55th for the 55 — First African-American Students Return to UNO Campus

Former UNO students discuss their experiences at a commemorative reunion and panel.

Former UNO students discuss their experiences at a commemorative reunion and panel.

Today, some of the University of New Orleans’ first African-American students returned to campus, where we honored them with a welcome breakfast, commemorative reunion and panel discussion and a presidential reception in my home.

The University of New Orleans opened on Sept. 12, 1958 as the first university in the South to open as a fully integrated university.  Fifty-five African-American students were among the 1,500 students to enroll in the University’s first class.  These brave men and women in 1958 lit a path to the future and helped to ensure that our University is the diverse campus that it is today.

At a lunchtime panel discussion in the University Center led by Professor Emeritus of History Raphael Cassimere, I greeted the returning students, who are now in their 70s, with the following words:

“I bring welcome and greetings from the students, faculty and staff to our returning guests. As both the president and a graduate of the University of New Orleans, many things make me proud about this university. One of those things is our diversity. According to U.S. News & World Report, we are the most ethnically and economically diverse public university in the state. As you may know, the University is widely credited for having created the middle class in New Orleans. I think our greatest legacy is giving qualified students of all backgrounds a chance to earn a college education and to prepare for a career. Our diversity is, unquestionably, one of our greatest strengths.

“But the diverse institution that the University of New Orleans is today would not have been achieved if it had not been for a group of 55 brave African-American students who enrolled at what was then LSUNO in the fall of 1958. This time in our country was a time when equality was little more than a word, with little or no associated reality.  To those here from that proud 55 today we honor your courage and perseverance and your unstoppable dedication to learning.

“I realize that it wasn’t easy to be the first African-American students to attend a state supported-majority university in the South. I realize that it was a challenge to attend a university where integration only occurred in the classroom. I realize that it must have been a difficult time for you to leave class and be forced to eat lunch in a separate cafeteria.  I can only imagine the feeling of isolation for you courageous trailblazers who were determined to be an integral part of the University of New Orleans, even though many didn’t welcome you.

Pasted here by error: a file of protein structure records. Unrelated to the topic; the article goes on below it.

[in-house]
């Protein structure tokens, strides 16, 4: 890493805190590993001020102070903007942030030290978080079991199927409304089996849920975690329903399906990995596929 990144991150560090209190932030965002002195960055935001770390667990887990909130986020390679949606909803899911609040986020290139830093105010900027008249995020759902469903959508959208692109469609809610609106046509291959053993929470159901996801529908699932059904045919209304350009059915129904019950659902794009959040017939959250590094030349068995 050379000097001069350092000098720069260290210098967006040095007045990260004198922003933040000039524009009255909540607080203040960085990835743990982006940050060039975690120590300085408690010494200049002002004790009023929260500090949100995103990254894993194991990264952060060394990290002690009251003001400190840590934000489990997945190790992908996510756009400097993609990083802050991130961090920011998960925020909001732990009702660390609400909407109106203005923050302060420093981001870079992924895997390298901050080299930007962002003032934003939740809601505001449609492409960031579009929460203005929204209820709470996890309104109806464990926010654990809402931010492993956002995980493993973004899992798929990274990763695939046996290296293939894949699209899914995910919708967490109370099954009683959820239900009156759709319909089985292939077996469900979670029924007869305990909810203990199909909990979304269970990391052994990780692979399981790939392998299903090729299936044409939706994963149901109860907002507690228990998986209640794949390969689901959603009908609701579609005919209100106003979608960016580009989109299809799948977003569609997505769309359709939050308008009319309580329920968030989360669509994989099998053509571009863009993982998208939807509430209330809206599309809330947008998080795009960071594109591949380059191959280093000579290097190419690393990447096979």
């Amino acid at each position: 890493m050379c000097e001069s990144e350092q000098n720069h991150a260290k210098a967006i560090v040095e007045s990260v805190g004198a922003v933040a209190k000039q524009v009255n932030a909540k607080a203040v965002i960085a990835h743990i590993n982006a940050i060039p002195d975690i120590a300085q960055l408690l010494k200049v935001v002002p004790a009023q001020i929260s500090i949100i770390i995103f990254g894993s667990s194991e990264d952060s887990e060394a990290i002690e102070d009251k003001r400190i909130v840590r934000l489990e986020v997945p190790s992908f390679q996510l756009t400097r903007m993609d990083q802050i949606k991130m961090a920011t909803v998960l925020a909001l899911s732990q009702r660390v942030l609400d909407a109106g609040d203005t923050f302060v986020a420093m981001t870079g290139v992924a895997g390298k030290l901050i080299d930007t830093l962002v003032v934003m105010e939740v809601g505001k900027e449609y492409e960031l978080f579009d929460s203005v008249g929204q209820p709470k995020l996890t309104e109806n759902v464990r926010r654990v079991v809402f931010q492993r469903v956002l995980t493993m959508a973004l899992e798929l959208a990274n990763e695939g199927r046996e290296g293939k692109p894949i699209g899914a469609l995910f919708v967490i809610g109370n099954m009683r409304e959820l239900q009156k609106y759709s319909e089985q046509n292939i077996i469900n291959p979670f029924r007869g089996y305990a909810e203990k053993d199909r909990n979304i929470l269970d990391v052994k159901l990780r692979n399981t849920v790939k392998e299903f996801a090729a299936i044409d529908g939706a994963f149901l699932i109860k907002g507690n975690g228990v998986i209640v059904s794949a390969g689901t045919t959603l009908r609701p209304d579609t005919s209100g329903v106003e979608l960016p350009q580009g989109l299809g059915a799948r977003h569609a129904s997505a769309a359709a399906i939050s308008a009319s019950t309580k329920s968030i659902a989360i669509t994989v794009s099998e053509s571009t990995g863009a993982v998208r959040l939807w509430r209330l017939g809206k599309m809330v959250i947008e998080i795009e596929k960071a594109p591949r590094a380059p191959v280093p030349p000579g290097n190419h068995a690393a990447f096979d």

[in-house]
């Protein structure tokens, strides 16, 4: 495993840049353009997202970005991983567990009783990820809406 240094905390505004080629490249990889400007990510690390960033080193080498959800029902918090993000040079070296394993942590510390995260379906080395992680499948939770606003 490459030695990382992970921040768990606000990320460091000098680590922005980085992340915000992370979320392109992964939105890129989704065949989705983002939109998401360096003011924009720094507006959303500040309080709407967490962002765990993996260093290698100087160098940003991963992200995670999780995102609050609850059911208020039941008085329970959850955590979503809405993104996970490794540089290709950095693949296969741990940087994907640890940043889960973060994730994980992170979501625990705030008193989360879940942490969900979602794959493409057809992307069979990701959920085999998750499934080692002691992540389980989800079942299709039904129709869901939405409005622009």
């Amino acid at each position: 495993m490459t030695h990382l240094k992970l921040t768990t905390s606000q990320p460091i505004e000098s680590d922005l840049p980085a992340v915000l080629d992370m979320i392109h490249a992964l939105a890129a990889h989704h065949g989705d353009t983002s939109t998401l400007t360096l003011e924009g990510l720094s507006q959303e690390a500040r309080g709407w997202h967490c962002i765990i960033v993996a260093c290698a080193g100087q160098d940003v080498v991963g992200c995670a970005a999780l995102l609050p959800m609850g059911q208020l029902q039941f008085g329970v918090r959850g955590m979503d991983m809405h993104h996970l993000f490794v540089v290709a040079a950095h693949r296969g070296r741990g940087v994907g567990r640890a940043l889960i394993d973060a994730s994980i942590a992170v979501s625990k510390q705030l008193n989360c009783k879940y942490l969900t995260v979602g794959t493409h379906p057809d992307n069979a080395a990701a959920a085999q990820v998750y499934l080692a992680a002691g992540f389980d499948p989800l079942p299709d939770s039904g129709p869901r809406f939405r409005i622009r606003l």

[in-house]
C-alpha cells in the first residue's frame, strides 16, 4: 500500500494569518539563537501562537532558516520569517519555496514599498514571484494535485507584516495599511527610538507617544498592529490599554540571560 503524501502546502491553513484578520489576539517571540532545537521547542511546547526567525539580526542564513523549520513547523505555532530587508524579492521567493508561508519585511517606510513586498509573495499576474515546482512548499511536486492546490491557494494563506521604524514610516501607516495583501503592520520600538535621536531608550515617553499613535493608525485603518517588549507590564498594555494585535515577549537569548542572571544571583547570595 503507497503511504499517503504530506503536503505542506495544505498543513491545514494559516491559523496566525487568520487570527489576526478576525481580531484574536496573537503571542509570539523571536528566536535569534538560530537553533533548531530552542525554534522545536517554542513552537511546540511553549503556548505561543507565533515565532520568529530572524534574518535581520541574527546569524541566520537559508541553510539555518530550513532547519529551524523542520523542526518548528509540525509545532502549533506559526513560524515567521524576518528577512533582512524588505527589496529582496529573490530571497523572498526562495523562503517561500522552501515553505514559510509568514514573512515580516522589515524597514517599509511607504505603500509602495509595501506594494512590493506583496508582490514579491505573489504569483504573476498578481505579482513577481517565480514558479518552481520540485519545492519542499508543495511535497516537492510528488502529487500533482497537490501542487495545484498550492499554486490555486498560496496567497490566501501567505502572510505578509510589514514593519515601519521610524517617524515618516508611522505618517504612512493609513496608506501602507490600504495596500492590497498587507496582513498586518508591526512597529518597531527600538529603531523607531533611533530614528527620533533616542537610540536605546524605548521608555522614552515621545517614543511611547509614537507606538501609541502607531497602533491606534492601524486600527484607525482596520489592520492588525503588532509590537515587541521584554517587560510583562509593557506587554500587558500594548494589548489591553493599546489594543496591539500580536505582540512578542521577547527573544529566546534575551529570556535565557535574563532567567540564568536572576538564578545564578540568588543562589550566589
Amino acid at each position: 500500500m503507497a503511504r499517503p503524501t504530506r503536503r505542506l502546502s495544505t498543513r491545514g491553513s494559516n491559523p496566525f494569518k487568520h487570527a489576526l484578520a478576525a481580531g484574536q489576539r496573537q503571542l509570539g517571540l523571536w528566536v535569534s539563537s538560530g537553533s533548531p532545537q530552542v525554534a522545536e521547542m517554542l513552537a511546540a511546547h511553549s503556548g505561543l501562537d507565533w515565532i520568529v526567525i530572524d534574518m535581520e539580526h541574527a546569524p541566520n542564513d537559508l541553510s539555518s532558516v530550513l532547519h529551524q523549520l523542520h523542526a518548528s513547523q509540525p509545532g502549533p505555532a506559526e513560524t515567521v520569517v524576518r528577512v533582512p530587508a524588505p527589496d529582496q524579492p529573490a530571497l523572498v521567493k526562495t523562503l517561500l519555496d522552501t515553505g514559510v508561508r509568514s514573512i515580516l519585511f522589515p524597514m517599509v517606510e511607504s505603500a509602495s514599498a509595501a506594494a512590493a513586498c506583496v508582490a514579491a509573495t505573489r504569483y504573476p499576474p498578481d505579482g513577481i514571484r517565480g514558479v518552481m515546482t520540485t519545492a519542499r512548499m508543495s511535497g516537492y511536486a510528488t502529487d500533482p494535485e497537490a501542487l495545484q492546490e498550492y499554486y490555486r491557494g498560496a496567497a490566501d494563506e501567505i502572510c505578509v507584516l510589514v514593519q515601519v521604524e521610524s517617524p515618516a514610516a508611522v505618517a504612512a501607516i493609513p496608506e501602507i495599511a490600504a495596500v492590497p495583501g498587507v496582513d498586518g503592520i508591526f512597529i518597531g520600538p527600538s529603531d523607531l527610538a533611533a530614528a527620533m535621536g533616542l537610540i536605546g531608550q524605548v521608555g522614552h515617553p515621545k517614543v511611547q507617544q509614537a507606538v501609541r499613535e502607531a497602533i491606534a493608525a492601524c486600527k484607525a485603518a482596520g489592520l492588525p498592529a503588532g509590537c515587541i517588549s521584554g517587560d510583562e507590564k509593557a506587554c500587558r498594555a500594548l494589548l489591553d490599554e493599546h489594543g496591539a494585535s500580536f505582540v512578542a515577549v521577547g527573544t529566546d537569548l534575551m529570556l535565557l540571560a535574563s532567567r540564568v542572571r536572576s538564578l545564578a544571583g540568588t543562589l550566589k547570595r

“But, I am here to tell you that I am sorry that you had to endure these challenges. I am also here to tell you that your courage and your personal legacy has made this university what it is today…open and welcome to all students, no matter their race, religion, culture or financial means.

“One of the University’s founding faculty members Dr. George Tregre wrote that the founding faculty was charged…”to provide at LSUNO an educational program resting on two great foundations — accessibility and excellence.” He continued …”This meant creating a university open to all, of whatever economic class or racial ancestry.  And it meant the determination to make that creation a thing of value…it reflected a profound faculty promise that LSUNO would serve all who might profit by its tutelage, white or black, rich or poor…the pledge that what was offered would match or surpass in academic substance and quality those programs heretofore available only in institutions beyond the financial means of the great majority of New Orleans.”  It is interesting that this charge to the faculty has really not changed since 1958 and I am proud to report that these values are still operating today.

“In closing, we are here to convey our appreciation for the vital role that you played in laying a foundation of diversity and tolerance here at the University of New Orleans. All of our students—past and present—of all racial, ethnic, and religious backgrounds owe you a debt of gratitude for helping to ensure a richer and more vibrant institution for decades to come.

“God bless you, and may God bless the University of New Orleans, the Heartbeat of the Crescent City.”

It was an honor later in the evening to welcome these men and women, our first students, to my home.

Peter Fos

 

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